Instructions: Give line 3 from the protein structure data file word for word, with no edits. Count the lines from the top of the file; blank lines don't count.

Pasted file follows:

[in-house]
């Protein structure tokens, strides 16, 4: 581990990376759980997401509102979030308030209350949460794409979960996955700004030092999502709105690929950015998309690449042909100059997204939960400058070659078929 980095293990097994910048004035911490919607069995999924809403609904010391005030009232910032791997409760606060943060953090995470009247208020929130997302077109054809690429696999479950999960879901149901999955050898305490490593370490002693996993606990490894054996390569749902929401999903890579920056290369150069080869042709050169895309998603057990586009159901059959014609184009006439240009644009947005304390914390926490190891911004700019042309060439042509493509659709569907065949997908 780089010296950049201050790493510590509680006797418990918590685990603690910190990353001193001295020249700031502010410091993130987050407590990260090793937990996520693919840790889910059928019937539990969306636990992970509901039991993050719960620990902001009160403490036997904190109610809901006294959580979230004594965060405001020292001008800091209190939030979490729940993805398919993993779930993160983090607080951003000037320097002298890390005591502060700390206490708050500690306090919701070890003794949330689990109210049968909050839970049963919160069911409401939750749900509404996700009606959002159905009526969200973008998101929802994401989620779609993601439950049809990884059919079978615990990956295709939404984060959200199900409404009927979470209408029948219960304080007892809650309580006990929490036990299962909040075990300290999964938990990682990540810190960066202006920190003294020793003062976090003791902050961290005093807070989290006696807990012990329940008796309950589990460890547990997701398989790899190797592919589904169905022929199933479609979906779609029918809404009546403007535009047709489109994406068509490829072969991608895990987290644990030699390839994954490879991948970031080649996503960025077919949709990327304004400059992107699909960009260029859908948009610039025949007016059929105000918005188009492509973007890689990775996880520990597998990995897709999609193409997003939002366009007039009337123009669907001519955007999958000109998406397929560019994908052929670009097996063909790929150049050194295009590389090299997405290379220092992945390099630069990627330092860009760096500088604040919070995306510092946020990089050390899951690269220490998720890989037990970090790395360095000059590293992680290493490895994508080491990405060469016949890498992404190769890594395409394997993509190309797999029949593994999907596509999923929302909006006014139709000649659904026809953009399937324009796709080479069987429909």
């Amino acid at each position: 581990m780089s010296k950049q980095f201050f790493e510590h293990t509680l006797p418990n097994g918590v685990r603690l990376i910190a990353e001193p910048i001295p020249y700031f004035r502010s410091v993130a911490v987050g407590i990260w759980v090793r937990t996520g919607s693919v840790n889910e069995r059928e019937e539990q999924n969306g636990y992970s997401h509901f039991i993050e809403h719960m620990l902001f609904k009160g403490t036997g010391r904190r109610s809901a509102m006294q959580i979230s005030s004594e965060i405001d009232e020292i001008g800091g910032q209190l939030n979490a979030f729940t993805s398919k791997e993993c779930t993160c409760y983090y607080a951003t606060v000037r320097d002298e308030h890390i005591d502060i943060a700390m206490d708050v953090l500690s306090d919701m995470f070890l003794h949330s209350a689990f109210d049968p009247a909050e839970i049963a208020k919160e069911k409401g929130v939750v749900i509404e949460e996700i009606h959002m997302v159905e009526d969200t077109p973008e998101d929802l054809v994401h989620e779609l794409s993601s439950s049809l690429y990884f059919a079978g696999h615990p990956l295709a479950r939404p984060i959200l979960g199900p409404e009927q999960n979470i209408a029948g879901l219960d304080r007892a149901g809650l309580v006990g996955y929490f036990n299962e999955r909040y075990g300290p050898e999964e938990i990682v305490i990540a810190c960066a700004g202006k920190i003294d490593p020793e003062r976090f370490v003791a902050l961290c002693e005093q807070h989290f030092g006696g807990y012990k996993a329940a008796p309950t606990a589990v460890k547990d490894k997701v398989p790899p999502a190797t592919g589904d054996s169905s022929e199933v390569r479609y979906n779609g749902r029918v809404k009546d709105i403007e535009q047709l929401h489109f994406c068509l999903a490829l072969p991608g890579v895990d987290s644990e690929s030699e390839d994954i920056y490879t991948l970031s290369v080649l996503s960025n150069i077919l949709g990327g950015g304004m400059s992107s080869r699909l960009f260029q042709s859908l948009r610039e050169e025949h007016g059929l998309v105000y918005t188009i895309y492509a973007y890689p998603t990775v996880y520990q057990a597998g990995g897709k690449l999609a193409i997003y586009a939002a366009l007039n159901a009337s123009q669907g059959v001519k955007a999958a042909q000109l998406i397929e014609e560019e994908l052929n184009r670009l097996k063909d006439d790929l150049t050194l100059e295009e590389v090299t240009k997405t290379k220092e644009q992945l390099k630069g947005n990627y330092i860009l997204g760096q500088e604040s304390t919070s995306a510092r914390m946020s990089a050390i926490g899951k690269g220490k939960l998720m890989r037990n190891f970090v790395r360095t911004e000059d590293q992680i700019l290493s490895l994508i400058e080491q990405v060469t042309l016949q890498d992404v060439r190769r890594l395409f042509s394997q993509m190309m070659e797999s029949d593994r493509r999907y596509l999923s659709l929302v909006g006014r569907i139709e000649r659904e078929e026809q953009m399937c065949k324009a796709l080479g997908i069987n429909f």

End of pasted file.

């Amino acid at each position: 581990m780089s010296k950049q980095f201050f790493e510590h293990t509680l006797p418990n097994g918590v685990r603690l990376i910190a990353e001193p910048i001295p020249y700031f004035r502010s410091v993130a911490v987050g407590i990260w759980v090793r937990t996520g919607s693919v840790n889910e069995r059928e019937e539990q999924n969306g636990y992970s997401h509901f039991i993050e809403h719960m620990l902001f609904k009160g403490t036997g010391r904190r109610s809901a509102m006294q959580i979230s005030s004594e965060i405001d009232e020292i001008g800091g910032q209190l939030n979490a979030f729940t993805s398919k791997e993993c779930t993160c409760y983090y607080a951003t606060v000037r320097d002298e308030h890390i005591d502060i943060a700390m206490d708050v953090l500690s306090d919701m995470f070890l003794h949330s209350a689990f109210d049968p009247a909050e839970i049963a208020k919160e069911k409401g929130v939750v749900i509404e949460e996700i009606h959002m997302v159905e009526d969200t077109p973008e998101d929802l054809v994401h989620e779609l794409s993601s439950s049809l690429y990884f059919a079978g696999h615990p990956l295709a479950r939404p984060i959200l979960g199900p409404e009927q999960n979470i209408a029948g879901l219960d304080r007892a149901g809650l309580v006990g996955y929490f036990n299962e999955r909040y075990g300290p050898e999964e938990i990682v305490i990540a810190c960066a700004g202006k920190i003294d490593p020793e003062r976090f370490v003791a902050l961290c002693e005093q807070h989290f030092g006696g807990y012990k996993a329940a008796p309950t606990a589990v460890k547990d490894k997701v398989p790899p999502a190797t592919g589904d054996s169905s022929e199933v390569r479609y979906n779609g749902r029918v809404k009546d709105i403007e535009q047709l929401h489109f994406c068509l999903a490829l072969p991608g890579v895990d987290s644990e690929s030699e390839d994954i920056y490879t991948l970031s290369v080649l996503s960025n150069i077919l949709g990327g950015g304004m400059s992107s080869r699909l960009f260029q042709s859908l948009r610039e050169e025949h007016g059929l998309v105000y918005t188009i895309y492509a973007y890689p998603t990775v996880y520990q057990a597998g990995g897709k690449l999609a193409i997003y586009a939002a366009l007039n159901a009337s123009q669907g059959v001519k955007a999958a042909q000109l998406i397929e014609e560019e994908l052929n184009r670009l097996k063909d006439d790929l150049t050194l100059e295009e590389v090299t240009k997405t290379k220092e644009q992945l390099k630069g947005n990627y330092i860009l997204g760096q500088e604040s304390t919070s995306a510092r914390m946020s990089a050390i926490g899951k690269g220490k939960l998720m890989r037990n190891f970090v790395r360095t911004e000059d590293q992680i700019l290493s490895l994508i400058e080491q990405v060469t042309l016949q890498d992404v060439r190769r890594l395409f042509s394997q993509m190309m070659e797999s029949d593994r493509r999907y596509l999923s659709l929302v909006g006014r569907i139709e000649r659904e078929e026809q953009m399937c065949k324009a796709l080479g997908i069987n429909f």